Feb 3, 2011

Penguin Investigation Beginnings

It's 5:30 in the am and I'm bursting at the seams to get this blog post started. Since the beginning of January my students have been working on a Penguin Unit. We started it with this book. 
It's such an interesting story about one penguin that arrives everyday for a total of 365 penguins for the year. I'm not going to give away the details or the ending. I use this book to engage my students in problem solving and learning about a very interesting animal, the Penguin.

 After reading the first couple of pages we do several different math problems. The fun starts in science when we start to discover that there are more than just one kind of penguin.
Look at the level of engagement and perseverance 
 We generated quite a list. In fact we found more than 17 kinds of penguins. We found 19 or 20. Great discussion about why the books say only 17 and we found more. To work on ordering our data I had the student order the data. The ideas they came up with were incredible: From alphabetical to tallest to shortest and vise versa. I'll post pictures of this work soon. By the way, this problem took them three days to work on. They showed many different ways of how they could organize and order the penguin heights.

We are in the process of writing about our penguins in writer's workshop and working on various Hot and Cold experiments. Here's an experiment from Deanna Jump (Love her blogs and lessons, see side bar for her blogs). Penguins have this amazing ability to survive in the coldest place on Earth. How do they stay warm and protected?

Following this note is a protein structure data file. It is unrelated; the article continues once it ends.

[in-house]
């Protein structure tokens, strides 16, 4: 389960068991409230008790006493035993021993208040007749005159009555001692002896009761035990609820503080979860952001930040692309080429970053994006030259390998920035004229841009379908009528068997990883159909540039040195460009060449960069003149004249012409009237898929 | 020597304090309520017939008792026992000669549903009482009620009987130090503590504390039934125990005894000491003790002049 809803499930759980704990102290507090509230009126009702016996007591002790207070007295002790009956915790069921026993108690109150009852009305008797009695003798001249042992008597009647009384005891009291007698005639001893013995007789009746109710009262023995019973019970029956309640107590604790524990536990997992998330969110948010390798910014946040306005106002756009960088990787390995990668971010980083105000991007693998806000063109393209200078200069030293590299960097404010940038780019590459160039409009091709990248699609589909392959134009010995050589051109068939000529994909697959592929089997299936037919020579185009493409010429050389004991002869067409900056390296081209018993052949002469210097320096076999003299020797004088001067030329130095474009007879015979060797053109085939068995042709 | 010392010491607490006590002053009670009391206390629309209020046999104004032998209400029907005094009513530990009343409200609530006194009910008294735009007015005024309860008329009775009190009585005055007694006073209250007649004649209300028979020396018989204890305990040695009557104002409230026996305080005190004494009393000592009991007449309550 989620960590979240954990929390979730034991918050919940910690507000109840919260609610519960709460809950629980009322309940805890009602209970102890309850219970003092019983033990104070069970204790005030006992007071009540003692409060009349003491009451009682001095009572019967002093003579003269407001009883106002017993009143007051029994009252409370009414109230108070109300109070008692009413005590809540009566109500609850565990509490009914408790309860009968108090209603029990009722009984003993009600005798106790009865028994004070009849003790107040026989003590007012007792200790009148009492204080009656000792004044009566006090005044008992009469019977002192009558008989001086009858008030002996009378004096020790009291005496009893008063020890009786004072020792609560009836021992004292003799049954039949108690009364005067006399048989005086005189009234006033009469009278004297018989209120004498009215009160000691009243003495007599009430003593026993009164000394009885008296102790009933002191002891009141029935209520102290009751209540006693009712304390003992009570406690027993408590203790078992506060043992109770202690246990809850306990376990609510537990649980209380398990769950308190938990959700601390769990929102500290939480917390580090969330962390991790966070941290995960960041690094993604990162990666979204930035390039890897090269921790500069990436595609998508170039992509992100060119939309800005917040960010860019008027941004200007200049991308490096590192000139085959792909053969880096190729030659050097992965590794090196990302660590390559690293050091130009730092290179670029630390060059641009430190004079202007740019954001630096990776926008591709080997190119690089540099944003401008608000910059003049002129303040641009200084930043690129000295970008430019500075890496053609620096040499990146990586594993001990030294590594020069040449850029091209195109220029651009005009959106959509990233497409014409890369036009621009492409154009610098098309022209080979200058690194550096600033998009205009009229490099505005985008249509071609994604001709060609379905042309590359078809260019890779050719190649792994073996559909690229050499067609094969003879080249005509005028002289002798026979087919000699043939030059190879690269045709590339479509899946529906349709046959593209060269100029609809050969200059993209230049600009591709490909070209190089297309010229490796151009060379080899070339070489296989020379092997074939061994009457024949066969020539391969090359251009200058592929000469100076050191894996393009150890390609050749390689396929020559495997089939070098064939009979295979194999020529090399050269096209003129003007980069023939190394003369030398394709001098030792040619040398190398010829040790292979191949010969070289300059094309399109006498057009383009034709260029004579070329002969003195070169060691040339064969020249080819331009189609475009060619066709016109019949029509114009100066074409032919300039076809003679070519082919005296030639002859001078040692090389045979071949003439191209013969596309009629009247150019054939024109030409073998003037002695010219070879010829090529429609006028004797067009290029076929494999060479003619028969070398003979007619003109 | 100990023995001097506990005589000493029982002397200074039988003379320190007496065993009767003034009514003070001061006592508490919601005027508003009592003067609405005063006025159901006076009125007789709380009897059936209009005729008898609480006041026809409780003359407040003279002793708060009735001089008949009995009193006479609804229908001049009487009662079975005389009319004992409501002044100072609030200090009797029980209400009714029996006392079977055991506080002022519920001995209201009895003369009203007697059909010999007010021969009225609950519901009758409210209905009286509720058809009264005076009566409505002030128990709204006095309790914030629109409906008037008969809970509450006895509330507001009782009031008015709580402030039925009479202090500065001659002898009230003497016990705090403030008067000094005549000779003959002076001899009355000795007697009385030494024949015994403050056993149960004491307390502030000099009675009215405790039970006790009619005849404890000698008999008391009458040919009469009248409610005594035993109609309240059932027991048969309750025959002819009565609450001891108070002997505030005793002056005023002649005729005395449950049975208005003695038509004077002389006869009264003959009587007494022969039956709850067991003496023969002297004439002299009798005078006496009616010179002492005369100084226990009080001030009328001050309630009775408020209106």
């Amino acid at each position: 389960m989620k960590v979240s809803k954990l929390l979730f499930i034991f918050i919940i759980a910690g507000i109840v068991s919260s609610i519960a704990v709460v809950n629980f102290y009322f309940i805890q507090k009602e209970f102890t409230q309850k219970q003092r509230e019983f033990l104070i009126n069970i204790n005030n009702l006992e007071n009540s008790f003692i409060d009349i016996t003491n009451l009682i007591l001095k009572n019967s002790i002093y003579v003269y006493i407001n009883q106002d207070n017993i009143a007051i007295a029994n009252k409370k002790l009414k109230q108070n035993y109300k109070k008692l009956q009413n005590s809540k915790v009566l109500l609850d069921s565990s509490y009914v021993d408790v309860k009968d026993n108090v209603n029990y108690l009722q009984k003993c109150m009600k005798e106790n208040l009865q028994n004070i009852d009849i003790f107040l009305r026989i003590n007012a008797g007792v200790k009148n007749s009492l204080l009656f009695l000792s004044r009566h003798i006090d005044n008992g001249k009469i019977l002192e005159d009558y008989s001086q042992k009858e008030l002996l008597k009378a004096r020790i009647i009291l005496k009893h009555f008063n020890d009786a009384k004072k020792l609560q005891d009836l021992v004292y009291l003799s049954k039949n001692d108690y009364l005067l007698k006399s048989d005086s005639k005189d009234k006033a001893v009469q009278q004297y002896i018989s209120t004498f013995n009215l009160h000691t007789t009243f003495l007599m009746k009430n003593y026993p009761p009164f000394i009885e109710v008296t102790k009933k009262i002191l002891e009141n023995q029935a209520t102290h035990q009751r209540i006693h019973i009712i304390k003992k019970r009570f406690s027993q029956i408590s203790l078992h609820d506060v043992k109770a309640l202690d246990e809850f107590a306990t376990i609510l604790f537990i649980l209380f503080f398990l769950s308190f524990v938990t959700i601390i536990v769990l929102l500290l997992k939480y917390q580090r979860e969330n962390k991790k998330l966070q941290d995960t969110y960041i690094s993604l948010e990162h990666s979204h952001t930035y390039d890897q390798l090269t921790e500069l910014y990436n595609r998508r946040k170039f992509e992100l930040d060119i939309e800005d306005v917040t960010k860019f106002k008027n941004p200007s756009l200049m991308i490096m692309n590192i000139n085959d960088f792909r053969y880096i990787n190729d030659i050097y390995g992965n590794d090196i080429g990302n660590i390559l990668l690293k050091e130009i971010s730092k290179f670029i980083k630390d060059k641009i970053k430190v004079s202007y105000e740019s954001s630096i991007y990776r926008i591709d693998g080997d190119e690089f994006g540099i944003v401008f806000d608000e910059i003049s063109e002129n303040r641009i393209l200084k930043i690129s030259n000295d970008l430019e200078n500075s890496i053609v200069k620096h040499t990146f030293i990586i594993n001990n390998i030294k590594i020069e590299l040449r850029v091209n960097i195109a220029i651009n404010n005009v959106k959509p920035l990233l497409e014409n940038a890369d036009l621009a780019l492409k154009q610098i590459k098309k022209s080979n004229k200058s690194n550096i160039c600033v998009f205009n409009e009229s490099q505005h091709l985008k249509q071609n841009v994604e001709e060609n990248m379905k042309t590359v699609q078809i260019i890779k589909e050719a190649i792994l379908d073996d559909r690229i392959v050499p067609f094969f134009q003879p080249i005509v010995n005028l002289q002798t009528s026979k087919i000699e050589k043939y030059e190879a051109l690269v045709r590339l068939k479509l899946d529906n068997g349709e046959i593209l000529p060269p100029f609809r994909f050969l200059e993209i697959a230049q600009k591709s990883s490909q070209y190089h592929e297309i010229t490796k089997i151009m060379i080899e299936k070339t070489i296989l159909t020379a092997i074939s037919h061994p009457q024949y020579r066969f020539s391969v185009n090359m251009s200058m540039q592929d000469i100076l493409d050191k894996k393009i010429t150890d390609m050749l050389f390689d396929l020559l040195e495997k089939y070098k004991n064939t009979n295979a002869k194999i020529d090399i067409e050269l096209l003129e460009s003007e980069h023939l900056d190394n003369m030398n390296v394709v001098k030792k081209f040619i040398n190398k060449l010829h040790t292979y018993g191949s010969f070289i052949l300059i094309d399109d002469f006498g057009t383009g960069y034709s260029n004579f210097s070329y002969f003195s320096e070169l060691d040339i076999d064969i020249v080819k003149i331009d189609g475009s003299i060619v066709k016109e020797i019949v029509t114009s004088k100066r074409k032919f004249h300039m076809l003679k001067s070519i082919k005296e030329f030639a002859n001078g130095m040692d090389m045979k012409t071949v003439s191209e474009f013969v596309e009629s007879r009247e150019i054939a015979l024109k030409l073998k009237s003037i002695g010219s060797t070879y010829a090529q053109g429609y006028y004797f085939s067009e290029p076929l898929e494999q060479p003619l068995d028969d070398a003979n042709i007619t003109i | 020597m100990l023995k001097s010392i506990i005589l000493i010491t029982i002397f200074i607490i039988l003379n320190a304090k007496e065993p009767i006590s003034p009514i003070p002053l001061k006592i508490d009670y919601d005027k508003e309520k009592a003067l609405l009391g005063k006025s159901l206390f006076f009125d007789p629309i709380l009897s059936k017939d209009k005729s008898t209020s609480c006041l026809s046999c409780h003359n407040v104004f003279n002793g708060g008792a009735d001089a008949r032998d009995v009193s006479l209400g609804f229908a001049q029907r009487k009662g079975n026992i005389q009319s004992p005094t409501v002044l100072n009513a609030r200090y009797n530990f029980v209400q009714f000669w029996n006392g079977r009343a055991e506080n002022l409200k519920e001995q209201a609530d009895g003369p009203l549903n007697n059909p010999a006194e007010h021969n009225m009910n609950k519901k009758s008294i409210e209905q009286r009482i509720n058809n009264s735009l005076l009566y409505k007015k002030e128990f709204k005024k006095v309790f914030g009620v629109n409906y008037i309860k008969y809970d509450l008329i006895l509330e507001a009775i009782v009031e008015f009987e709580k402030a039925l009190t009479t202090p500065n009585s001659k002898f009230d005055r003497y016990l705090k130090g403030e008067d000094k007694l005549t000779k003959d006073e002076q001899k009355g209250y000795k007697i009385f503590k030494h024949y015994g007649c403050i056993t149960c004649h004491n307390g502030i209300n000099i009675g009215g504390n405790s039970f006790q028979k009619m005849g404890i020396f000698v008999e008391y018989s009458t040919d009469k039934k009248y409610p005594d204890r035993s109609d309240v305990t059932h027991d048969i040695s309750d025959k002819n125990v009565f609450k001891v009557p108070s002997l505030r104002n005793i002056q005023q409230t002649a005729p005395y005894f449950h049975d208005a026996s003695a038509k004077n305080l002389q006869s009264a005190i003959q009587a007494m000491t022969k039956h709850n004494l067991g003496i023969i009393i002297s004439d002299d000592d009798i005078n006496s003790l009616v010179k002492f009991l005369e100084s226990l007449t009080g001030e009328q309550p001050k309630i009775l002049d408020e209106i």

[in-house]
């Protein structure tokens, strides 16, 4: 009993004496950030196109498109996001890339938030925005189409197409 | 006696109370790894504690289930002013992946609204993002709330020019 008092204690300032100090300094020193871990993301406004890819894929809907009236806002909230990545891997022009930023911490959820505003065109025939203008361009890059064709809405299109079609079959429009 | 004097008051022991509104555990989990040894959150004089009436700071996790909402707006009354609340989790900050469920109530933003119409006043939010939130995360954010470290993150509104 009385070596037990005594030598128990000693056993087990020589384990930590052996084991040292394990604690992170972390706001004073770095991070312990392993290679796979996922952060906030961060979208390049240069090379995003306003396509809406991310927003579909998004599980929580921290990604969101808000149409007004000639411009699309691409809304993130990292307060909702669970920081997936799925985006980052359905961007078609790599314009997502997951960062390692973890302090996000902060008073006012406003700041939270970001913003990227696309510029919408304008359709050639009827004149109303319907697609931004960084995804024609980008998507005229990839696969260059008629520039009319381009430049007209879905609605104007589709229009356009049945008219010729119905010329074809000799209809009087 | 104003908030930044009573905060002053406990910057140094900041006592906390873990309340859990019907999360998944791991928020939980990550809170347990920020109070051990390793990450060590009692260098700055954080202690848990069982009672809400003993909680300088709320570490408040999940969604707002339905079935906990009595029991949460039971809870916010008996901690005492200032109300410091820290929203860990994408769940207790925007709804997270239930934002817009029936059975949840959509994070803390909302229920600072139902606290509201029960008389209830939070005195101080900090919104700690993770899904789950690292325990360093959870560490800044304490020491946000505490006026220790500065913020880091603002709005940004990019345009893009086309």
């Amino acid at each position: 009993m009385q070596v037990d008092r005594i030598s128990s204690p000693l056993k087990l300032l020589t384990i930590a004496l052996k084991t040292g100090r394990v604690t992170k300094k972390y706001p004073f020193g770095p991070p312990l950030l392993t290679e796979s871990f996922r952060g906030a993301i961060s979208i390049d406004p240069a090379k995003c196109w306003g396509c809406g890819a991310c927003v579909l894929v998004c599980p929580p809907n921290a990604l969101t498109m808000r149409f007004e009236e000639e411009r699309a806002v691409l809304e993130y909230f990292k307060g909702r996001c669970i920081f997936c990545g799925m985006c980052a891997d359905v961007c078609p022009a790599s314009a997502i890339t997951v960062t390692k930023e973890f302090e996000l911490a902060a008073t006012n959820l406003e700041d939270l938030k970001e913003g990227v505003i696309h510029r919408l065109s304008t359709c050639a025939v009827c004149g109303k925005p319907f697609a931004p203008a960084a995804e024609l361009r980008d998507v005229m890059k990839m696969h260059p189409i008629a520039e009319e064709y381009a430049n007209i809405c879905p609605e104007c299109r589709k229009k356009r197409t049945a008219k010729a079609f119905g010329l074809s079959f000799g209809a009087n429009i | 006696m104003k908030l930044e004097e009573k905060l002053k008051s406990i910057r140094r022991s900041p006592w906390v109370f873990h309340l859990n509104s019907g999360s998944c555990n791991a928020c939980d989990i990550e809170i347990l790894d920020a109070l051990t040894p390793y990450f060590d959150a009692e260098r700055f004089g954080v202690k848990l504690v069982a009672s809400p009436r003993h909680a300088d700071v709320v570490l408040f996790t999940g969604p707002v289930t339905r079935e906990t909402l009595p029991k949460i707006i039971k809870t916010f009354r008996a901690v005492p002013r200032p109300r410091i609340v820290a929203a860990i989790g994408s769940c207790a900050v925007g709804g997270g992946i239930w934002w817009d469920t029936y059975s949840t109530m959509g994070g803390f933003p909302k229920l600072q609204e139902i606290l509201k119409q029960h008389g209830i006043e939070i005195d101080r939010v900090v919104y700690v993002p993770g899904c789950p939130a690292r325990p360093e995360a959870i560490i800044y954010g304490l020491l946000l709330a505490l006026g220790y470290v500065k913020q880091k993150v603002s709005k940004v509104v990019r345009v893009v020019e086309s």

Penguins have some fabulous numbers for grade two's to use. We started to build the height of the penguins with any materials. The students chose Unifix cubes, Cuisenaire Rods, rulers, etc. What they soon discovered was that 60 Unifix cubes is not the same as 60 cm. Well, again we have another task and problem to work with. They created a measuring tool (very beginning stages, they get better) and then found other objects to compare it with. 

They learned you need less objects when they are longer and more when the objects are smaller. 
From here the kids used 10 by 10 grids or blank hundreds charts and made a measuring tool they would then use to create their penguin to actual height. I was blown away by what they did. Here are some photos to show you. 

 Sorry for all the pictures but it's amazing to see what they are capable of doing once you set them free. I know they are not perfect looking but their heights sure are and that was the intent of the activity. 
Check after school to see what else we do with these life size penguins. 
More to come....

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